• update.vbs / dns.ps1
  • fireeye.vbs / fireeye.ps1
  • upd.vbs / dn.ps1
  • komisova.vbs / komisova.ps1

The following timeline shows the prevalence of each variant.


Figure 6 Helminth variants over time

As we can see in the above timeline, the attackers shifted from the update.vbs variant of their malware in late May 2016 to use the fireeye.vbs variant. More recently, the upd.vbs variant was discovered, which appears to be an actively developed copy. Comments and other artifacts were discovered in this variant, which will be discussed further later in this post. More recently, the komisova.vbs variant was discovered to be used.

Changes in VBScripts Between Variants

Overall, there are minimal changes in the dropped VBS files between variants. As a reminder, the VBS script is responsible for communicating with a remote server via HTTP. The script repeatedly attempts to download a file from the remote server, and proceeds to execute it when available. The output of this file is then uploaded via another HTTP request. It will also execute the PowerShell script that is dropped by the Clayslide Excel documents.

Overall, there are minor differences between the variants observed. The main differences appear to be in the domains and IP addresses used. The following URLs are used by each:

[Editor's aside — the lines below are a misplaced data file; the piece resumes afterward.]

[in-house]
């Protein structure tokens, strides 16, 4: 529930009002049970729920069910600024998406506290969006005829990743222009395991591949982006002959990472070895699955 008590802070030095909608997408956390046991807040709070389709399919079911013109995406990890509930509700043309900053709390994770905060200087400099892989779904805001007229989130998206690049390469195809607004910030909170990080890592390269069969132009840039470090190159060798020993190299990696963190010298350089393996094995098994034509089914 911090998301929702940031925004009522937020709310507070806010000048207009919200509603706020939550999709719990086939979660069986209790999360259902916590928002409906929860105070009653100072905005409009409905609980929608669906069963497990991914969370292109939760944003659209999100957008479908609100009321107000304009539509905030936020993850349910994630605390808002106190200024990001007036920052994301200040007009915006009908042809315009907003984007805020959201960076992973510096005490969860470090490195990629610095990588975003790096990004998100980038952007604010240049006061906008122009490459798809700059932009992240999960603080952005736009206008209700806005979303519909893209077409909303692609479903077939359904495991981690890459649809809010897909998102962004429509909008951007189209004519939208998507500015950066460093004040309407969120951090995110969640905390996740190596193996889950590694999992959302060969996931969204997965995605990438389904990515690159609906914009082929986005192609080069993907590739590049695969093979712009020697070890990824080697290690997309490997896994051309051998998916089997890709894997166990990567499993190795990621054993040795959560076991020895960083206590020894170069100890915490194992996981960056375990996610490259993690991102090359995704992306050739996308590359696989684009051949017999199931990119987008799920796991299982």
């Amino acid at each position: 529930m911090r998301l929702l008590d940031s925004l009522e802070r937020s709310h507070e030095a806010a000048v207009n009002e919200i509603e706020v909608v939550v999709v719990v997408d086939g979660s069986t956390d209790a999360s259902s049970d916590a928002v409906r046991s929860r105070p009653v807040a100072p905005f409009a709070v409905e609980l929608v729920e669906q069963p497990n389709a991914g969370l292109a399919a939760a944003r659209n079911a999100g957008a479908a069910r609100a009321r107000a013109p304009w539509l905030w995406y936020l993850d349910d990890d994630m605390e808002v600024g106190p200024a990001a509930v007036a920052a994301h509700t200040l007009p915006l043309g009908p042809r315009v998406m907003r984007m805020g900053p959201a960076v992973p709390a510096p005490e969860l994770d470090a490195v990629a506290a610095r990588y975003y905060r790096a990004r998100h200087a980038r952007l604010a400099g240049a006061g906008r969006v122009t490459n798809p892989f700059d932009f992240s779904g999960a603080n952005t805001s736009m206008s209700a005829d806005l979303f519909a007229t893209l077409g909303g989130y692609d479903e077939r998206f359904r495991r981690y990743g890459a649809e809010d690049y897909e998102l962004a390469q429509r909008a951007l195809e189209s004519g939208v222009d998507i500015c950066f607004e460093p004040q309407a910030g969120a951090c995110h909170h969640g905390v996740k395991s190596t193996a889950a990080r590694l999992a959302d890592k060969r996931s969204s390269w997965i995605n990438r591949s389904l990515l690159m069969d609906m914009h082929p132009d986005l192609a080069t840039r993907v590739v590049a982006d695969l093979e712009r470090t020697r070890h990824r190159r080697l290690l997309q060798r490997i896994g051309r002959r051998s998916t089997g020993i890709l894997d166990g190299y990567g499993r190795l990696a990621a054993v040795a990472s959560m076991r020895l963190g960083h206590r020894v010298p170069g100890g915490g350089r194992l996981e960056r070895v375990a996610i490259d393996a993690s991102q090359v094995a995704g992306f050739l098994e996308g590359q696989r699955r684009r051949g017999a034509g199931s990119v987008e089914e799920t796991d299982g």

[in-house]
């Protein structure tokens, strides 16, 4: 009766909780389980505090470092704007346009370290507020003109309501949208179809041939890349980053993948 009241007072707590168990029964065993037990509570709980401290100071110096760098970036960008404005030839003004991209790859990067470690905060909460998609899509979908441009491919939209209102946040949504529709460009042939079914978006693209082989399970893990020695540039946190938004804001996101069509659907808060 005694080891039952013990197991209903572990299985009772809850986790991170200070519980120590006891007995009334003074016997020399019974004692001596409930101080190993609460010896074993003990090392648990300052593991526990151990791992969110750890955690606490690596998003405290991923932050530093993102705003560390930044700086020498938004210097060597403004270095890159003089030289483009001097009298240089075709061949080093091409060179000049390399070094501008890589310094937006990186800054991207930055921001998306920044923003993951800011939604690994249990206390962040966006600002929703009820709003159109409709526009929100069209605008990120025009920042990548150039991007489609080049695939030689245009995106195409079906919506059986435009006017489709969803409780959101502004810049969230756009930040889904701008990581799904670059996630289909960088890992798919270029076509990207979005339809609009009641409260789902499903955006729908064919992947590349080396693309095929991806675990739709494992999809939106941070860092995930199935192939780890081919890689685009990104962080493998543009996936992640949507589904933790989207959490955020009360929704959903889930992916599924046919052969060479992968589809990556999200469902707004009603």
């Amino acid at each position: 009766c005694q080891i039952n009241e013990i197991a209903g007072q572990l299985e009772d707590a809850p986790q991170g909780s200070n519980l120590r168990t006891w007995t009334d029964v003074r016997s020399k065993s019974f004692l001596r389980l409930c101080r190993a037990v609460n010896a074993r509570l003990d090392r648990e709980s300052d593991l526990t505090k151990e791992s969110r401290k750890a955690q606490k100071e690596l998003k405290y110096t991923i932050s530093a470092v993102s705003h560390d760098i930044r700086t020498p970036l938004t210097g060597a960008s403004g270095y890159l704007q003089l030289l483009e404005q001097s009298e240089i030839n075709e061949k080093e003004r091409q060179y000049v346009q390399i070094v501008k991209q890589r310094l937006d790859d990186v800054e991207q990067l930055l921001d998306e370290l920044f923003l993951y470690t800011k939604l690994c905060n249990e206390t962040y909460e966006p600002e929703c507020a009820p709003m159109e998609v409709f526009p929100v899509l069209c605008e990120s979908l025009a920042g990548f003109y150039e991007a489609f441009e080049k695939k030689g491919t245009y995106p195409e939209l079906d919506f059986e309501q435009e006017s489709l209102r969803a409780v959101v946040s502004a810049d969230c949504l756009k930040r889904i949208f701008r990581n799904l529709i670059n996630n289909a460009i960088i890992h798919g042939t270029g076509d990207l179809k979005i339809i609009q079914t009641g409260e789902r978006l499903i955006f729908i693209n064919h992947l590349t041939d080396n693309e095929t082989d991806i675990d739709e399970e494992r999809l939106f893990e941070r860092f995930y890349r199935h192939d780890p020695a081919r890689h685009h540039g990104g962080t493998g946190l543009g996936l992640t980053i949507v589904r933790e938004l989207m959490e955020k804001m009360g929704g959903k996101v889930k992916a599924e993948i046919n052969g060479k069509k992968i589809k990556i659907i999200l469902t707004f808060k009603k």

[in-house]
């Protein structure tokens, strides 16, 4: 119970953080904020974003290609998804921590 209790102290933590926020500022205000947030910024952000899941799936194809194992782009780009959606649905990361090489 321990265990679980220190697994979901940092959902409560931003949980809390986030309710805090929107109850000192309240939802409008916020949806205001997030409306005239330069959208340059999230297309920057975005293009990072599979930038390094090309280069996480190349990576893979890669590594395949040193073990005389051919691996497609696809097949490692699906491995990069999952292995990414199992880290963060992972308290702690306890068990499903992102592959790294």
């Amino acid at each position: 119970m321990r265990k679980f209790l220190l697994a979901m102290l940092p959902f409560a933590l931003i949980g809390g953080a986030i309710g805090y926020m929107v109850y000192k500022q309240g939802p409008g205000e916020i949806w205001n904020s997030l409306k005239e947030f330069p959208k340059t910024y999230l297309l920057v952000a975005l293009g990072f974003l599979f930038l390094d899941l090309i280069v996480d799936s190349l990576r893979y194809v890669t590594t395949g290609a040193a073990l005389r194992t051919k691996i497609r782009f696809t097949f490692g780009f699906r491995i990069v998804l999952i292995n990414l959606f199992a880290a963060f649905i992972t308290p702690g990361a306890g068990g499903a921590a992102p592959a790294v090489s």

• hxxp://winodwsupdates[.]me/counter.aspx?req=
  • hxxp://go0gIe[.]com/sysupdate.aspx?req=


  • hxxp://update-kernal[.]net/update-index.aspx?req=
  • hxxp://upgradesystems[.]info/upgrade-index.aspx?req=
  • hxxp://yahoooooomail[.]com/update-index.aspx?req=
  • hxxp://googleupdate[.]download/update-index.aspx?req=


  • hxxp://83.142.230[.]138:7020/update.php?req=


  • hxxp://googleupdate[.]download/update-index.aspx?req=

A few things to note include the fact that the komisova.vbs variant uses the same URL witnessed in the fireeye.vbs variant. It’s worth pointing out that this domain was only seen in the most recent fireeye.vbs variants, so it’s very possible that it was used in a transition phase when the attackers were switching over to komisova.